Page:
The day I spent $19.95 for 12 ounces of Costa Rican, La Minita Tarrazu roasted coffee beans was the day I said this is crazy. There has to be a better way.

It started with 10 pounds of raw green coffee beans purchased from an online coffee dealer and an old hot air popcorn popper. The learning curve was fairly steep, but I caught on quickly.

Within weeks, I was hooked because not only was it fun (in a challenging way), the resulting coffee was to-die-for.

From there, I increased our too-frequent orders to 25 pounds at a time to get a quantity discount. The first time I ordered 50 pounds, I said it again: this is nuts! Why am I not buying directly from the grower? And with that, my husband and I became coffee importers.

Every year or so, we buy a full bag from the La Minita plantation. We’re talking 150 pounds of raw, green coffee at a time. We’ve had to learn the proper way to store coffee—raw beans, roasted beans as well as ground coffee. The goal is to make sure those 150 pounds of beans remain fresh and amazing right to the very last drop.

While there are plenty of myths out there when it comes to storing coffee, here is the simple truth:

RAW GREEN BEANS. Green coffee beans remain fresh indefinitely provided they are kept at room temperature in a dark location. Raw beans need to breathe, so a brown paper bag or burlap bag is ideal. Raw beans should not be vacuum-sealed.

ROASTED COFFEE BEANS. Small-batch roasting is ideal, which means I rarely have more than a pound of roasted coffee beans on hand at any time. Store roasted coffee beans in any container with a tightly fitting lid then keep it in a cupboard or pantry.

Roasted coffee beans are at their peak of flavor within two weeks of roasting. At three weeks, roasted coffee beans become semi-fresh. At four weeks, just OK. Older than a month, roasted coffee beans deteriorate to the point of becoming bitter.

Vacuum sealing roasted coffee beans in a Mason jar extends their useful life considerably—up to several months.

GROUND COFFEE. Ground coffee is the staple in many homes. Just add a few scoops to your coffee maker, and you’re all set, right? That depends on what you consider a good coffee!

As convenient as it is to purchase coffee already ground, it will never taste as fresh as when you grind your own and then brew immediately. Once ground, coffee should be consumed within two hours. If you must pre-grind, store small batches in tightly sealed containers or packets then keep them in a dark place. Remember the clock is ticking. Ground coffee will decline in flavor as time goes by. Air is the enemy, so keep those small containers closed tightly. Once you open a container of ground coffee and expose it to air, use it immediately.

REFRIGERATE OR FREEZE? Never refrigerate coffee—raw, roasted or ground. That creates moisture, which is coffee’s worst enemy, turning it bitter and awful.

Each time you open a refrigerated container you expose it to warm air. When you close it up and put it back in the refrigerator, you’ve created more moisture, which makes for horrible coffee.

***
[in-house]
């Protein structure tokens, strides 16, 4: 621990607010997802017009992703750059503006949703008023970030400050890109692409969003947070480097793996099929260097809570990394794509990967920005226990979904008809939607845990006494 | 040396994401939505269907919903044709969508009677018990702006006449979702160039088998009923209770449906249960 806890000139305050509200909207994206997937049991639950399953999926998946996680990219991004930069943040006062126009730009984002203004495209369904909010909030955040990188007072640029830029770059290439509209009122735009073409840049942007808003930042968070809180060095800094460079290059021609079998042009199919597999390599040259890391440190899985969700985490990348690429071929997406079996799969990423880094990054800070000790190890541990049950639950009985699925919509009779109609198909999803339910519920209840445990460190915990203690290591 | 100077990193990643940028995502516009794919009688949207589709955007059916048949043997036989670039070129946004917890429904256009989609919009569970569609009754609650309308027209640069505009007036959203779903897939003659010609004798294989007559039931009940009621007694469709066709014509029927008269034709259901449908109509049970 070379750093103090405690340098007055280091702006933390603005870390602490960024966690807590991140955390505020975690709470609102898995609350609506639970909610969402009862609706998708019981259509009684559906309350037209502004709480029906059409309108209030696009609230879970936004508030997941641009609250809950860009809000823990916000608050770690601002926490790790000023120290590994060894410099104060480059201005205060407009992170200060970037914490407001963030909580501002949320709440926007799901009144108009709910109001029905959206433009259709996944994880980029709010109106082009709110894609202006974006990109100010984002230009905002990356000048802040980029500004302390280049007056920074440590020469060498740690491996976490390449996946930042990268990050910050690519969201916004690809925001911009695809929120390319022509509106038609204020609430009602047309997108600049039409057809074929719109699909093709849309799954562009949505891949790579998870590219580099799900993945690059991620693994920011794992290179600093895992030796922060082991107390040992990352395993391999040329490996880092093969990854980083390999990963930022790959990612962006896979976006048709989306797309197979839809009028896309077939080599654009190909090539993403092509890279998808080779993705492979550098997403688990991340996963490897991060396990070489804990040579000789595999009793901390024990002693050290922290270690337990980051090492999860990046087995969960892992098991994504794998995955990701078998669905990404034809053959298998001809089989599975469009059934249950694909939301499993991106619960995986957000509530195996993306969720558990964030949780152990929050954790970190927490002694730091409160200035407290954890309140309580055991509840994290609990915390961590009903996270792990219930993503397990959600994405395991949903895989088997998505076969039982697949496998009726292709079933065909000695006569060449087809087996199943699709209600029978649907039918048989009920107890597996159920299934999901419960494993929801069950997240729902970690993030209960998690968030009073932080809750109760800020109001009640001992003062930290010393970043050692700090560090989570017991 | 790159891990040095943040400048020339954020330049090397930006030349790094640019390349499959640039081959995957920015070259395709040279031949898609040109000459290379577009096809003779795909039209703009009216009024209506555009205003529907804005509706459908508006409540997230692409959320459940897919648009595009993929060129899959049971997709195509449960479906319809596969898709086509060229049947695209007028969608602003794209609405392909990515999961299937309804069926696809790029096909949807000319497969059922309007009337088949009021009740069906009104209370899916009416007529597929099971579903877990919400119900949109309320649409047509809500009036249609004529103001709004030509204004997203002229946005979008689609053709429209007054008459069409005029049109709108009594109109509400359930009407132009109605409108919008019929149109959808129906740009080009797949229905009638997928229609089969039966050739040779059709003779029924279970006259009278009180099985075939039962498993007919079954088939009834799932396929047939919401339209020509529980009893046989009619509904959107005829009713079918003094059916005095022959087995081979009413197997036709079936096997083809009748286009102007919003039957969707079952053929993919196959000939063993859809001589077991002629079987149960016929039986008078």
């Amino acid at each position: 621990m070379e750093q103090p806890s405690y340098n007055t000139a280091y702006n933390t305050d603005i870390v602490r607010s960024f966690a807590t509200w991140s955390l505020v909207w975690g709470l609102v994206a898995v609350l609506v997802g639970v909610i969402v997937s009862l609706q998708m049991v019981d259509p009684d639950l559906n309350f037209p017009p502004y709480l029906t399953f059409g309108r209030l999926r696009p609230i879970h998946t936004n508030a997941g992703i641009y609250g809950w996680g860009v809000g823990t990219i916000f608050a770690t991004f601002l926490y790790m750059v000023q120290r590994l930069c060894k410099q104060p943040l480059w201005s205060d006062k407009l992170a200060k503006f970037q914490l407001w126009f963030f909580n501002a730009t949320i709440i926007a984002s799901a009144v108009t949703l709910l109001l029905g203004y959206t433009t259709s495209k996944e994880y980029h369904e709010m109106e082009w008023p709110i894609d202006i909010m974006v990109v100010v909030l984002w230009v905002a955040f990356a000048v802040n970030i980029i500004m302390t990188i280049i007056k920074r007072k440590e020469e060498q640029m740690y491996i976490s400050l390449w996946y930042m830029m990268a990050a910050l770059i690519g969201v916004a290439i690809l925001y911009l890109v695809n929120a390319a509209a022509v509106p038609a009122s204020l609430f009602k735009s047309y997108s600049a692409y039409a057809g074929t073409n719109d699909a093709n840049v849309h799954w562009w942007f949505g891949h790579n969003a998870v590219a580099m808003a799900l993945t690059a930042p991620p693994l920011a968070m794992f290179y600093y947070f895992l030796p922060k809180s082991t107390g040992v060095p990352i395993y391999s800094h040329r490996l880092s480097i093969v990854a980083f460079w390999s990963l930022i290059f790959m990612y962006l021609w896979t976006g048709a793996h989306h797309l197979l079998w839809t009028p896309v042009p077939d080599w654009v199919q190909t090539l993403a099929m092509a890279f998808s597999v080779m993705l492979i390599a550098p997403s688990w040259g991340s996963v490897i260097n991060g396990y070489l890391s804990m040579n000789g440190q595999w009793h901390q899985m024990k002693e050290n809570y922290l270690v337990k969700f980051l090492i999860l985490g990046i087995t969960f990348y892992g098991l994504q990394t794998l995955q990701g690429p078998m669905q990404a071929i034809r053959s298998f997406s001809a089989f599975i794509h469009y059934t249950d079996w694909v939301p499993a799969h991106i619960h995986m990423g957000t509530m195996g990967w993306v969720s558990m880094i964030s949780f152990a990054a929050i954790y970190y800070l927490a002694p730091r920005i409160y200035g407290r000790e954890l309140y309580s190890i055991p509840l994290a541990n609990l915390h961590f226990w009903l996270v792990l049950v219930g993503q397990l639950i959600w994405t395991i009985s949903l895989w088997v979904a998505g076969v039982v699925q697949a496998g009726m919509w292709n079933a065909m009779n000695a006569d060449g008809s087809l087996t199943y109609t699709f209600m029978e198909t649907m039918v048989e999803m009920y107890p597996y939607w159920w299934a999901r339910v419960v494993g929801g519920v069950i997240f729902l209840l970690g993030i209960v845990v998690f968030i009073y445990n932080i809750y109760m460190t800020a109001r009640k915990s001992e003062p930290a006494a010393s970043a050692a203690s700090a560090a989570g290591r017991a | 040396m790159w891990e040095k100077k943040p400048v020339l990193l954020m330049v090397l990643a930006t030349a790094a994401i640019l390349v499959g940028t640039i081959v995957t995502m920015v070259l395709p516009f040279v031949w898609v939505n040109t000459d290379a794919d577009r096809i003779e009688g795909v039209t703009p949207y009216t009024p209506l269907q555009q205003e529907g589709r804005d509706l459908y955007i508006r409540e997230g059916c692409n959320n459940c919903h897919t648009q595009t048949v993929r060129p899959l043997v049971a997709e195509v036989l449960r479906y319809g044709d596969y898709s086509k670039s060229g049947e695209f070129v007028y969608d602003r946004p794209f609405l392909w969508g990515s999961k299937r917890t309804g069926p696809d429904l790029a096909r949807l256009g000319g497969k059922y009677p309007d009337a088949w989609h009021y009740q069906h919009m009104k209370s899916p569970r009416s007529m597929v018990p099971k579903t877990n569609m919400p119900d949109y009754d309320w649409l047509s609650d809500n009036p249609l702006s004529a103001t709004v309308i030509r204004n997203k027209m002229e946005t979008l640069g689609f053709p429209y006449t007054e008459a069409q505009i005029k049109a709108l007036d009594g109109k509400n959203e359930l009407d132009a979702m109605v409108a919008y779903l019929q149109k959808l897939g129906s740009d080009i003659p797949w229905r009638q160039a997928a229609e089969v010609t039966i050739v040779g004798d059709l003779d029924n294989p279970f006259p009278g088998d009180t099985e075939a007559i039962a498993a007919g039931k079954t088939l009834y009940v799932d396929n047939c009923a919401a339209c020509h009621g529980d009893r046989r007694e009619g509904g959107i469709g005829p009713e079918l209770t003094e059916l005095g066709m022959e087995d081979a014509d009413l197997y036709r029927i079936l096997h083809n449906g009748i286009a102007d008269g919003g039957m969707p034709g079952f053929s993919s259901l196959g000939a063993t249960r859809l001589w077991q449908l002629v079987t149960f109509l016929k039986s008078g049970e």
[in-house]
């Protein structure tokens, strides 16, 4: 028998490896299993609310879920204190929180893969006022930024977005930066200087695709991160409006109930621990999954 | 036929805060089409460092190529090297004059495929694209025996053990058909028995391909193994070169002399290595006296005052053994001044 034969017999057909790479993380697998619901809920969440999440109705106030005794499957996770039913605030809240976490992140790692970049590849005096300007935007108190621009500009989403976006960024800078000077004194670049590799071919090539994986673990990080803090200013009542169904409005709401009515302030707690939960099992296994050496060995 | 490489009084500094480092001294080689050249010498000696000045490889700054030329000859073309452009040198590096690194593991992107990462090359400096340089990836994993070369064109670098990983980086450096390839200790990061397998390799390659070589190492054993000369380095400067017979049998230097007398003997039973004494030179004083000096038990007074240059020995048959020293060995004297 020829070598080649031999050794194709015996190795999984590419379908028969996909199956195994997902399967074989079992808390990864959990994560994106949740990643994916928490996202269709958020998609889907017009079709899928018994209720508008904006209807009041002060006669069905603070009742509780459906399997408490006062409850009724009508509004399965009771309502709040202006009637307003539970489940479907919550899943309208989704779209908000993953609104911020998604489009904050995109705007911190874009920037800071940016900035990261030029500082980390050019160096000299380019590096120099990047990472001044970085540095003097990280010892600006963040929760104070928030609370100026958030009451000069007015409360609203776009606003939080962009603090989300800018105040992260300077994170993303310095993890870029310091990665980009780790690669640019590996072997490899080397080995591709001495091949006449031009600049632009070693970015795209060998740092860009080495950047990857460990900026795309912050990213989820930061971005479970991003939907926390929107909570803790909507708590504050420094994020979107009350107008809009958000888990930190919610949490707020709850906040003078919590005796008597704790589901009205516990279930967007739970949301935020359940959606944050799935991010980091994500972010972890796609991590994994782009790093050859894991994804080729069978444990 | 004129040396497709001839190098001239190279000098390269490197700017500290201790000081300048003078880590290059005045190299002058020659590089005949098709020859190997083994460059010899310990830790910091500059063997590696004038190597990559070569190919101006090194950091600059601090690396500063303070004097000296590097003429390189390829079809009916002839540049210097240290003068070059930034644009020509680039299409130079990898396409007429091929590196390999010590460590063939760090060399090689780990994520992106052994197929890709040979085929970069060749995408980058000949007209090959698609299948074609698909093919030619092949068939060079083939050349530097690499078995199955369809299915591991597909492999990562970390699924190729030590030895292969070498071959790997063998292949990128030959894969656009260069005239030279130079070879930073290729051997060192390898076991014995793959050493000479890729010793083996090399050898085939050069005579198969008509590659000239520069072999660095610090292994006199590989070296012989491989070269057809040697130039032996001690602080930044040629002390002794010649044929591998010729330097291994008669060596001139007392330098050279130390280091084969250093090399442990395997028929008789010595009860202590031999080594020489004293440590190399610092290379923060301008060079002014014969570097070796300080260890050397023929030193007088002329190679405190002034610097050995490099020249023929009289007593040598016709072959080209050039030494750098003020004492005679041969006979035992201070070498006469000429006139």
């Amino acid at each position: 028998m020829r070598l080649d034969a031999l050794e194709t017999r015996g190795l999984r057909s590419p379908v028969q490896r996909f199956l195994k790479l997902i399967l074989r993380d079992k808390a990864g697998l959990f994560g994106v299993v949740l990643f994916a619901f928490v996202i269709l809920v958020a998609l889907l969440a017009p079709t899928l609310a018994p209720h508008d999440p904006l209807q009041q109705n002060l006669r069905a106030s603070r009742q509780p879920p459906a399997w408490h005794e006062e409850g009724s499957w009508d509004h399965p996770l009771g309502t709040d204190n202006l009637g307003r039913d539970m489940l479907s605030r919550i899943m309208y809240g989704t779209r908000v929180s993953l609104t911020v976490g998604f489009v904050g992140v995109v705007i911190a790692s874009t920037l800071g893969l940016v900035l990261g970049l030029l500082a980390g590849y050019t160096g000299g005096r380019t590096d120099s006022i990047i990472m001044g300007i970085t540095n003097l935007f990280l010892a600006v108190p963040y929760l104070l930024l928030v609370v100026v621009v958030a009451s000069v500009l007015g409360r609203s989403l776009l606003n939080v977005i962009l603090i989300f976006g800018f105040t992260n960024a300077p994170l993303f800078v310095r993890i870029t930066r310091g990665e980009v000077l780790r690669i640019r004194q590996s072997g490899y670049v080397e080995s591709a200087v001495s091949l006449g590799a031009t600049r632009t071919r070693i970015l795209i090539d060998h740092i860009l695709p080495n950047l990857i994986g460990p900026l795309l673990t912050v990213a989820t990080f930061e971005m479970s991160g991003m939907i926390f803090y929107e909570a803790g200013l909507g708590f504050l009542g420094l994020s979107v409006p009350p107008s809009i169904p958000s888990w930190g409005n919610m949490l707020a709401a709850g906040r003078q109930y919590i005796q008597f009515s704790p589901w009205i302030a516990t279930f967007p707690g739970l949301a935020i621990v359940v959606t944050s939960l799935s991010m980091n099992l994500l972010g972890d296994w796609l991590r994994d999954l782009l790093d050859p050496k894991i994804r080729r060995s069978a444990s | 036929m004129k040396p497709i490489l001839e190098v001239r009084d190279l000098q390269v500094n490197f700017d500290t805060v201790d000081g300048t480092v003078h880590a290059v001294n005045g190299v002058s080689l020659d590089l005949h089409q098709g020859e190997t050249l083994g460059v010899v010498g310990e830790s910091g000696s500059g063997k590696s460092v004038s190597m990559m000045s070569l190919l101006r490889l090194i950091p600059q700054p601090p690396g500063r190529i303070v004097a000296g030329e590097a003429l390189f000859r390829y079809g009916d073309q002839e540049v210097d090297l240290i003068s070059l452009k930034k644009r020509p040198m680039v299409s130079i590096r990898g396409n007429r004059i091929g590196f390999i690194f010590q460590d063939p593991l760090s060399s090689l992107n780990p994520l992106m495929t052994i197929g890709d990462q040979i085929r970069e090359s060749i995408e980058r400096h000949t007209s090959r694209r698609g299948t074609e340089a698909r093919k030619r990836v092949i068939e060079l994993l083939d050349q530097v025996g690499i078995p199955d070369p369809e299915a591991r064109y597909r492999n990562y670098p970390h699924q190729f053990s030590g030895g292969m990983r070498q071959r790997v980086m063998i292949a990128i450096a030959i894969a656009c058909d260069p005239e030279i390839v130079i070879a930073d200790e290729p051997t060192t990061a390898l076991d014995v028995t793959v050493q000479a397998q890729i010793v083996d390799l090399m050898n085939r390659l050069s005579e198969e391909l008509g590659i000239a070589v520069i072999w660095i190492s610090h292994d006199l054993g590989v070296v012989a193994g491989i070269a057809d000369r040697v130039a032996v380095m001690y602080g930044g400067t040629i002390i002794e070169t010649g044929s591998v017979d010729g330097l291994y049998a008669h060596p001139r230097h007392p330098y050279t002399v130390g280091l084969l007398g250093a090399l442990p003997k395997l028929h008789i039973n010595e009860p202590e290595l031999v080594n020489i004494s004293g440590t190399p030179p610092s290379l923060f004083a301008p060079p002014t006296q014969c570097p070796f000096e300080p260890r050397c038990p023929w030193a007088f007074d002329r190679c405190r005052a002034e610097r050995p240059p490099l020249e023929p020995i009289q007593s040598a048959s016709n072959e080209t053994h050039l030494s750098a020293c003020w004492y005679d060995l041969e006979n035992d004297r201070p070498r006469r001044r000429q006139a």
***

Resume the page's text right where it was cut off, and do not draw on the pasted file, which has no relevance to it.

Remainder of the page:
I do not recommend freezing coffee, but if you have so much you believe you have no other choice, freeze in small batches in tightly lidded or vacuum-sealed containers. Once you remove a small container from the freezer, just set it on a shelf to thaw. Never refreeze.

Interested in learning the ins and outs of home-roasting coffee? Keep watching as I’ll be sharing my secrets and resources in an upcoming post and very soon!

In the modern day supermarket, an apple is something that never disappears. No matter what time of year it is there will be apples. But does that mean there is still a season for apples? You bet there is and that would be from about August until the start of spring.

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Apple season isn’t that difficult to spot. I mean have you been to the market lately? Apples happen to be a great bargain right now. And variety? For snacking you’ve got your Gala, Fuji and Pink Lady, your Red and Green Delicious to name a few. And don’t forget the more tart Rome and Granny Smith, which are ideal for baking.

When you load up on apples starting now but especially come October, which is National Apple Month, you are going to save some dough, and you’re going to save something else, too. Calories! Researchers have compelling proof that three apples a day will get rid of fat. It’s so simple, they say: Three apples, one 30-minutes before each meal. That’s it. Sound too good to be true? There is a medical explanation for why the most common of all fruits can make such a big impact.

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Whether it’s a care package for a college student, a goody box for someone in the military or a way to say Happy Birthday to a friend or relative, there’s nothing like opening a box of fresh, homemade cookies. And if those cookies just happen to be that recipient’s favorite cookies of all time, even better!

Here are tips to make sure your cookies arrive as cookies and not a pile of crumbs—fresh and ready to enjoy.

1. Always cool cookies before storing or packaging into a container. Packing warm cookies allows too much moisture to get trapped inside the package.

2. Certain cookies tend to ship better than others do. For example, do not mail cookies with custard or custard-like fillings or toppings like cheesecake bars. The custard could spoil, making yours a very unwelcome gift. Any cookie that requires refrigeration is not a good candidate for the mail. Read more

As the stories continue to unfold for how people survived and continue now to deal with the ravages of hurricane season, I can’t be the only one questioning my own disaster preparedness.

One thing is certain. Here at the Hunt house, we’d have bread.

For years I’d had something of a love hate relationship with baking bread. It’s a domestic skill I could never quite master. And that bothered me in the way that little things can.

This would be my pattern: Four out of five tries would flop, then in an act of mercy by the yeast gods I’d turn out a specimen fit for judging at the Iowa State Fair. But the time involved, the angst, the stress—not much in my life is worth all of that and surely not bread.